My Astronomy




My Telescopes

My Main Telescope - C14 and Paramount ME

My new Paramount MyT and 8-inch Ritchey-Chretien Telescope

MyT Hand Controller

My Meade 12 inch SCT on a CGEM (Classic) Mount

My 4 inch Meade Refractor with Sky Watcher Guidescope and ZWO camera on a CGEM (Classic) Mount

Skywatcher Star Adventurer Mount with Canon 40D


My Solar setup using a DSLR and Mylar Filter on my ETX90

DSLR attached to ETX90. LiveView image of 2015 partial eclipse on Canon 40D

Astronomy Blog Index
About the Site

 I try to log my observing and related activities in a regular blog - sometimes there will be a delay but I usually catch up. An index of all my blogs is on the main menu at the top of the page with daily, weekly or monthly views. My Twitter feed is below. I am also interested in photograping wildlife when I can and there is a menu option above to look at some of my images. I try to keep the news feeds from relevant astronomical sources up to date and you will need to scroll down to find these.

The Celestron 14 is mounted on a Paramount ME that I have been using for about 10 years now - you can see that it is mounted on a tripod so is a portable set up. I still manage to transport it on my own and set it all up even though I have just turned 70! It will run for hours centering galaxies in the 12 minute field even when tripod mounted.


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Day 137 Wednesday 6th August Location of 67P as Rosetta arrives. Also autoguiding success with the new camera add on to SkyX with resulting images.

Rosetta arrival day at the comet.

I  imaged the field of the comet but it is very faint - this faint dot is in exactly the right spot(2 dimensionally speaking) but the dot is in fact a star brighter than the comet itself. The comet was low in the sky with an Air Mass of 2.78 (20 degrees altitude) The predicted magnitude is 18.72.!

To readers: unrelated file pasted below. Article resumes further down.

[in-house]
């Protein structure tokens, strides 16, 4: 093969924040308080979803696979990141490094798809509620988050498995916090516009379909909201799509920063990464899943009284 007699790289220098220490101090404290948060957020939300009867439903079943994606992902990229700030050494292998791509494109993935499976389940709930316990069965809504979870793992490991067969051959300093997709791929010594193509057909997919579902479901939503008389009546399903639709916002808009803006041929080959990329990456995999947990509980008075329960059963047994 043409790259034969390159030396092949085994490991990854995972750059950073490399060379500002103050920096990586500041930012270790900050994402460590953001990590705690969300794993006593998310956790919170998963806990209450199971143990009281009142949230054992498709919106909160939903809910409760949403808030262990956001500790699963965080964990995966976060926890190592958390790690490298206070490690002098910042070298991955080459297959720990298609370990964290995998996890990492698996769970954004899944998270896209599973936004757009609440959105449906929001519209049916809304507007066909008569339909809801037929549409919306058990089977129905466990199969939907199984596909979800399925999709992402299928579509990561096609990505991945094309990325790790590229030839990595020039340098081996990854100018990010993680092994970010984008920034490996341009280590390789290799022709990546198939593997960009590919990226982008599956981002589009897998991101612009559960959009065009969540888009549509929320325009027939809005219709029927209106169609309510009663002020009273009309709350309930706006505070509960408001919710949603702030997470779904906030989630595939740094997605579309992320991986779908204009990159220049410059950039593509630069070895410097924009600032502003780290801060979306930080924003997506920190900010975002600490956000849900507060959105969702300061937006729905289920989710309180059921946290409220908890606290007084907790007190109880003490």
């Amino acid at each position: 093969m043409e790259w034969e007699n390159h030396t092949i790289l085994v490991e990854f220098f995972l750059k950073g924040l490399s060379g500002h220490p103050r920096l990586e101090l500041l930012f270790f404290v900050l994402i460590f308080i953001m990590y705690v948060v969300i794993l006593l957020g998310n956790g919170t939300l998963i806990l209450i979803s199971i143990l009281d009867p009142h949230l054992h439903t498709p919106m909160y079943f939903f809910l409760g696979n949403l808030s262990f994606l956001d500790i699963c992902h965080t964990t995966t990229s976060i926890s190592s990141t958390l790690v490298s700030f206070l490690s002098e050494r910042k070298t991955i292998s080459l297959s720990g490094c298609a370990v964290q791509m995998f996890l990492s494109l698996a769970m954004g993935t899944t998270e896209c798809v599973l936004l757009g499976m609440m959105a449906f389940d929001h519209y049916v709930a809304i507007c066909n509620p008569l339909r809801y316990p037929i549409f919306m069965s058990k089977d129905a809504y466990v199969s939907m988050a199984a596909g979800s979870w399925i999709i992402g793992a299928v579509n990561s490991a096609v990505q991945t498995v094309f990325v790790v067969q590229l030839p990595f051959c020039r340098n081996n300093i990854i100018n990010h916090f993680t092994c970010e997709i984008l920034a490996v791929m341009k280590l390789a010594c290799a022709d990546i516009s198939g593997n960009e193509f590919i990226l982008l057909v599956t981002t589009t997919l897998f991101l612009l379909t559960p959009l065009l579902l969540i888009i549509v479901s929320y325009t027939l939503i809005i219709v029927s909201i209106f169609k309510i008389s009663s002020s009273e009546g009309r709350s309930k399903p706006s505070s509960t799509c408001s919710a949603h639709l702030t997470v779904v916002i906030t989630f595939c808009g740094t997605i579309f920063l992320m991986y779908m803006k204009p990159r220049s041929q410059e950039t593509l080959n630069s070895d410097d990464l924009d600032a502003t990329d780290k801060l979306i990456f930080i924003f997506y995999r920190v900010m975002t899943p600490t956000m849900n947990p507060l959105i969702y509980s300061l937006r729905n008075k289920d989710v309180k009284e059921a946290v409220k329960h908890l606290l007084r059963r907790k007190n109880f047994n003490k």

This deeper image from the Deep Sky Survey (not taken at 20 degrees altitude) shows the same star arrowed with even fainter stars around it. However the comet should brighten as it approaches the sun to bring it within my range.




This is the comet from Rosetta


Here are the Rosetta images in this animation. 





This video explains it.

I managed to get the autoguiding working in the camera add on to the SkyX - assisted a little by Tom Bisque - by setting the camera to ST9XE and the autoguider to built in autoguider. This video shows the initial calibration process for the add on.

 The process could not be more straightforward. Once calibrated all I had to do was slew to the object to be imaged - take a 4 second image as advised in the video using the autoguider chip and select a star and then click autoguide. It worked flawlessly every time. 

Also I used the closed loop slew to ensure the object was centred. I did not even check! I simply slewed to the target,hit closed loop slew and it showed me before and after centreing images. Worked every time. 

The advantage is that I can carry on tomorrow night without having to recalibrate - excellent!

This was my first guided image - a 2 minute exposure of M27

then a 5 minute exposure of NGC 6946


 Other images followed - NGC 6888 - 2 minutes guided

NGC 6771 5 minutes guided.


NGC 6951 Guided 5 minutes

 NGC 6830 Guided 30 seconds

 NGC 6979 Guided 2 minutes

 NGC 7635 Guided 10 minutes - bright star causing excessive blooming.


NGC 7217 Guided 2 minutes (Spiral galaxy)


 NGC 7741 Guided 2 Minutes